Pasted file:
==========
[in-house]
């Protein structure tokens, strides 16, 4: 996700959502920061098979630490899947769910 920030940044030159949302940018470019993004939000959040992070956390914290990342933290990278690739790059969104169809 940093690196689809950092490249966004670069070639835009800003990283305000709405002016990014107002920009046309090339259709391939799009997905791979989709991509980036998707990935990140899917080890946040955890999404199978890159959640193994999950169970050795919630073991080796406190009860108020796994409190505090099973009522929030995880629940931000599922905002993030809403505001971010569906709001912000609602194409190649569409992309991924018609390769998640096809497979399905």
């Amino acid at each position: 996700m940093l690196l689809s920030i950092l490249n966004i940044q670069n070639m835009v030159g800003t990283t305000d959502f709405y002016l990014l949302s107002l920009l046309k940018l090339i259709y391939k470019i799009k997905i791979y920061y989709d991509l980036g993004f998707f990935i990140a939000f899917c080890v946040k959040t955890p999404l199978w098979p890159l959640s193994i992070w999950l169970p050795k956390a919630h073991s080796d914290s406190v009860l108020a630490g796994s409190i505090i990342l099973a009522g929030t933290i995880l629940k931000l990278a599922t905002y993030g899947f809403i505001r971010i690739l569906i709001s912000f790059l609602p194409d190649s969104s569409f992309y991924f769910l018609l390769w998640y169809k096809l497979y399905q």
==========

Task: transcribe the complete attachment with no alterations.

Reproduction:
[in-house]
């Protein structure tokens, strides 16, 4: 996700959502920061098979630490899947769910 920030940044030159949302940018470019993004939000959040992070956390914290990342933290990278690739790059969104169809 940093690196689809950092490249966004670069070639835009800003990283305000709405002016990014107002920009046309090339259709391939799009997905791979989709991509980036998707990935990140899917080890946040955890999404199978890159959640193994999950169970050795919630073991080796406190009860108020796994409190505090099973009522929030995880629940931000599922905002993030809403505001971010569906709001912000609602194409190649569409992309991924018609390769998640096809497979399905």
């Amino acid at each position: 996700m940093l690196l689809s920030i950092l490249n966004i940044q670069n070639m835009v030159g800003t990283t305000d959502f709405y002016l990014l949302s107002l920009l046309k940018l090339i259709y391939k470019i799009k997905i791979y920061y989709d991509l980036g993004f998707f990935i990140a939000f899917c080890v946040k959040t955890p999404l199978w098979p890159l959640s193994i992070w999950l169970p050795k956390a919630h073991s080796d914290s406190v009860l108020a630490g796994s409190i505090i990342l099973a009522g929030t933290i995880l629940k931000l990278a599922t905002y993030g899947f809403i505001r971010i690739l569906i709001s912000f790059l609602p194409d190649s969104s569409f992309y991924f769910l018609l390769w998640y169809k096809l497979y399905q």